Vaccination lancet, double-headed, folding, steel and tortoisehsell, by Ferguson of London, 1822-1869
The steel blades would have been dipped into lymph material from a pus-filled skin blister of a person already vaccinated against smallpox. The lancet blade would then be inserted into the skin and used to vaccinate another person. This arm-to-arm vaccination was made illegal in 1898, as it could transmit other diseases. Specially prepared animal lymph was used instead. Vaccination did not give life-long immunity and needed to be repeated. Smallpox was the first disease that could be vaccinated against. This vaccination lancet with tortoiseshell guards was made by Ferguson, a surgical instrument maker.
- Public Health & Hygiene
- Object Number:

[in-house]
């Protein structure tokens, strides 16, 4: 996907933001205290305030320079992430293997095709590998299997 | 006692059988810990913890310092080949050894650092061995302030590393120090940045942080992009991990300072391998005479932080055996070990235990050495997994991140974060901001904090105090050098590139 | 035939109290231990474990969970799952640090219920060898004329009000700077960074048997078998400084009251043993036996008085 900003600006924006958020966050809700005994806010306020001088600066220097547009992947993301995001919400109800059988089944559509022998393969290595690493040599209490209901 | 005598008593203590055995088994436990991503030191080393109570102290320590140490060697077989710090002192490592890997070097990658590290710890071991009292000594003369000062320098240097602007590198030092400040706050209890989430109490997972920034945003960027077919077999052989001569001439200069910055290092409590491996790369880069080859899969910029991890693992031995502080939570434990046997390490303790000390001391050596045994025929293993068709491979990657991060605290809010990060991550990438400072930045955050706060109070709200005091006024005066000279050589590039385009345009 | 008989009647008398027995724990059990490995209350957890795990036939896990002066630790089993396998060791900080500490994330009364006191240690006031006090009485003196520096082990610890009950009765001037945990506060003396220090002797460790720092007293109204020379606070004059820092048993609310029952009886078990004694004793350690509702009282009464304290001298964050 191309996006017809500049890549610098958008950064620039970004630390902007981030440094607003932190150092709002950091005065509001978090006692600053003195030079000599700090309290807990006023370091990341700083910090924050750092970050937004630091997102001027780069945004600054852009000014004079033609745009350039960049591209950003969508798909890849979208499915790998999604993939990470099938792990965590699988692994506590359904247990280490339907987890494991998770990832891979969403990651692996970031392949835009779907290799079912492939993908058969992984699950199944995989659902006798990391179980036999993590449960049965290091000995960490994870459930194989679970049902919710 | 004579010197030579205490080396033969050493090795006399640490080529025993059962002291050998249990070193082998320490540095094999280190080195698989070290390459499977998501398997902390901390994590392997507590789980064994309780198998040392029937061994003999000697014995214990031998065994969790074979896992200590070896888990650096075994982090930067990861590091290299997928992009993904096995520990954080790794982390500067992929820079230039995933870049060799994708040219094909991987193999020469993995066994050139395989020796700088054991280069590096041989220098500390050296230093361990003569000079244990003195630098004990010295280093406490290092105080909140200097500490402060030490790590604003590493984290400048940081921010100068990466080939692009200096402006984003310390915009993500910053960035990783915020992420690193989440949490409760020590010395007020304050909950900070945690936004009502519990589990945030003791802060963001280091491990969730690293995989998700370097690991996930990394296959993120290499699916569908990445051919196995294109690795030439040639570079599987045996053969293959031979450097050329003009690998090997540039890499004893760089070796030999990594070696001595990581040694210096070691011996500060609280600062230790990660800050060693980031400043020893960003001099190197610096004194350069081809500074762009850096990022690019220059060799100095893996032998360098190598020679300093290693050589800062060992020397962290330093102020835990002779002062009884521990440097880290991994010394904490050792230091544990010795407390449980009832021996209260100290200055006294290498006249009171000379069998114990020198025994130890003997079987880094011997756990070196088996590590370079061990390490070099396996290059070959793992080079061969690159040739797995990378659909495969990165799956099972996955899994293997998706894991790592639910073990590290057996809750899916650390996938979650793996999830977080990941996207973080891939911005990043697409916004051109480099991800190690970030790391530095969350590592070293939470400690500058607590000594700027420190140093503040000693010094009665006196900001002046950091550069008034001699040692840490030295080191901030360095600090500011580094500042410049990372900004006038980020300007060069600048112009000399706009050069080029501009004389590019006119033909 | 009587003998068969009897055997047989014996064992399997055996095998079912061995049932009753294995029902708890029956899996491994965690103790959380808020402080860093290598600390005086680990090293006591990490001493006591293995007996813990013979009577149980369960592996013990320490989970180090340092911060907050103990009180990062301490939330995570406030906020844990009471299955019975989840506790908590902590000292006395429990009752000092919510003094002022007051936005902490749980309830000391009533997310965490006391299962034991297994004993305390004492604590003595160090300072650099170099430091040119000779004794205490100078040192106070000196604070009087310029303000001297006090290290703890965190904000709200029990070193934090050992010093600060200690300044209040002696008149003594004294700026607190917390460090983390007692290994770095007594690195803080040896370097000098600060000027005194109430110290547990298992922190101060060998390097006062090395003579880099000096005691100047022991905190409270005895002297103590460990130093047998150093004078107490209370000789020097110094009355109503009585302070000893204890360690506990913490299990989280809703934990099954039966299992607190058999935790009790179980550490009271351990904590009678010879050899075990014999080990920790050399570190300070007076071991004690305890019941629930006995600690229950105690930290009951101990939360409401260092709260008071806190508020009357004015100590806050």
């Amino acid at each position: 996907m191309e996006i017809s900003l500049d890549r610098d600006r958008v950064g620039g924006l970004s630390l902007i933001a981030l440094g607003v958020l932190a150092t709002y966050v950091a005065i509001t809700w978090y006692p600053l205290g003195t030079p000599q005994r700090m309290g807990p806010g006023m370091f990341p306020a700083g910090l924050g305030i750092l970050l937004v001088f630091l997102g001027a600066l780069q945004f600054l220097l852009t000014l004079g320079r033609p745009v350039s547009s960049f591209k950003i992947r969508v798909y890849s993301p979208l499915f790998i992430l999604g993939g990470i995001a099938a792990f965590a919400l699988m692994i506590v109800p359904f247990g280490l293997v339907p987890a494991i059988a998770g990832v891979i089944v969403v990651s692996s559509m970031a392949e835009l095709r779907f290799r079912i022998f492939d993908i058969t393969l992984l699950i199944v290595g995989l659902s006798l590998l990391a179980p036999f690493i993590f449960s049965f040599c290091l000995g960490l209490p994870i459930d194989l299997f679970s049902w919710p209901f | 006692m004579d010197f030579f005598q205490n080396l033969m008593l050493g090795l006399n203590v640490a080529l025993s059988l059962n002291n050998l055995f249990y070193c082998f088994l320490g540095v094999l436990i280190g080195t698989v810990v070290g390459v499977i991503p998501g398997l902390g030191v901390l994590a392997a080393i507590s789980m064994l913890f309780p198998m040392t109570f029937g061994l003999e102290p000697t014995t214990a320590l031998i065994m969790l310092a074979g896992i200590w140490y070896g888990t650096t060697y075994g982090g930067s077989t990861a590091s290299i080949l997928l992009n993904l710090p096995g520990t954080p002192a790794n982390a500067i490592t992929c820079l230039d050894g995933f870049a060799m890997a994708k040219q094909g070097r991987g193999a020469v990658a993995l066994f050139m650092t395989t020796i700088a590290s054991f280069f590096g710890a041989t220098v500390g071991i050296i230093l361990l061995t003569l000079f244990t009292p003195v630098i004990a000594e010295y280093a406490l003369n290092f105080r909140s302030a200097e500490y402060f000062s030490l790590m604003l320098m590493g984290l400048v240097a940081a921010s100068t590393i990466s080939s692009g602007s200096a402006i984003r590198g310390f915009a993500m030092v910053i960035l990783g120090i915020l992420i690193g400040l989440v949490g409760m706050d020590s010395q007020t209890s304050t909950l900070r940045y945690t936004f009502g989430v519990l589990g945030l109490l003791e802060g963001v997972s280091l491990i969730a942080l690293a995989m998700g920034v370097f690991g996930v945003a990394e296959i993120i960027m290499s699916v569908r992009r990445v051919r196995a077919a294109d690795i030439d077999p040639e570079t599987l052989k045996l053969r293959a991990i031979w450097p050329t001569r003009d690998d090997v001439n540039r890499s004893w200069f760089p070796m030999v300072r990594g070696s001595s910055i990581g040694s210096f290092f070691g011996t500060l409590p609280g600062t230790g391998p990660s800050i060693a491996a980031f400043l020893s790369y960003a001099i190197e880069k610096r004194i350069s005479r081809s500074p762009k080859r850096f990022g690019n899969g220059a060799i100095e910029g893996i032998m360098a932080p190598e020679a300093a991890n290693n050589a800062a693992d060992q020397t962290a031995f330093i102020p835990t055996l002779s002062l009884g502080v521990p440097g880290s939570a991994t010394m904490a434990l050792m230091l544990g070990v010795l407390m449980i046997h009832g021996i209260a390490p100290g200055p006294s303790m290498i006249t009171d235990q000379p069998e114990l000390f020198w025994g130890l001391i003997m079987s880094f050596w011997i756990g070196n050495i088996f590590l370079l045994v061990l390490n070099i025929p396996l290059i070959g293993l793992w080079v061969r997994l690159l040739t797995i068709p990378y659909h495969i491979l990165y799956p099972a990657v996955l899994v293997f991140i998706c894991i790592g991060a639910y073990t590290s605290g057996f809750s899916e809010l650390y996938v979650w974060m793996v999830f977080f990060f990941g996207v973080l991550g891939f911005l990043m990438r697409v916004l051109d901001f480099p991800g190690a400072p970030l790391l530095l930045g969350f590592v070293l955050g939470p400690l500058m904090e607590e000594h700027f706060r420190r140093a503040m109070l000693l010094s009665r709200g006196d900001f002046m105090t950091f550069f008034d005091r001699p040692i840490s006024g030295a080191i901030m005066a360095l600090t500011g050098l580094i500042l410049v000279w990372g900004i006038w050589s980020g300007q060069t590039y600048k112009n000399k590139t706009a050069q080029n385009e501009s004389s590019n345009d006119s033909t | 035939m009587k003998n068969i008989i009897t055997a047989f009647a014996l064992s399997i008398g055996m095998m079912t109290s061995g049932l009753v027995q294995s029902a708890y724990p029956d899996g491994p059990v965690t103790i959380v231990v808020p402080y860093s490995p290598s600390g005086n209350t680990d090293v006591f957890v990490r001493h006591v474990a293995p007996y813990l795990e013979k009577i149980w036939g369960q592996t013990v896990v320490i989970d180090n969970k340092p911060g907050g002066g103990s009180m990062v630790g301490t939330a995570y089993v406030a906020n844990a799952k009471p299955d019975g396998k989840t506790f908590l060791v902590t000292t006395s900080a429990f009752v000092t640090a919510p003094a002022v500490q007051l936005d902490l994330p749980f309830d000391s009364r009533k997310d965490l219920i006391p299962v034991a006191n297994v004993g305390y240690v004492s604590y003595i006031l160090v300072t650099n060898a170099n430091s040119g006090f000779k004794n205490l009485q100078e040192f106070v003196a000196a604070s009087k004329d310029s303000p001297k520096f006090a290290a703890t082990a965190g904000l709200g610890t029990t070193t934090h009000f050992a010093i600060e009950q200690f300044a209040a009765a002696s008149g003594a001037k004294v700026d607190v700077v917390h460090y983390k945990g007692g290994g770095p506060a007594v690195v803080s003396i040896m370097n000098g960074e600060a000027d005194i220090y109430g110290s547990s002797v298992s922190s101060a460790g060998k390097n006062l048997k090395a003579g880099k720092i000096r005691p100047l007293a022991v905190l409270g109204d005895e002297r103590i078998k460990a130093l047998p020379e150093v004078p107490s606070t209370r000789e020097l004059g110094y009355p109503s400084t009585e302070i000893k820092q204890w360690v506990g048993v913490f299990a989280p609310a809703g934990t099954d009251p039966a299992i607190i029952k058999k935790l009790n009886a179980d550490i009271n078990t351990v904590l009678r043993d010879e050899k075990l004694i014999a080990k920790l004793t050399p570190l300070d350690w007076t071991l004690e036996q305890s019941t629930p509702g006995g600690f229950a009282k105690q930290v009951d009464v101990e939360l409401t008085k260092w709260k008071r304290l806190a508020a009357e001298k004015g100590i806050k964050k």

- furnishing and equipment
- tools & equipment
- medical instrument
Cite this page
We encourage the use and reuse of our collection data.
Data in the title, made, maker and details fields are released under Creative Commons Zero
Descriptions and all other text content are licensed under a Creative Commons Attribution 4.0 licence
Download catalogue entry as json
Download manifest IIIF
Our records are constantly being enhanced and improved, but please note that we cannot guarantee the accuracy of any information shown on this website.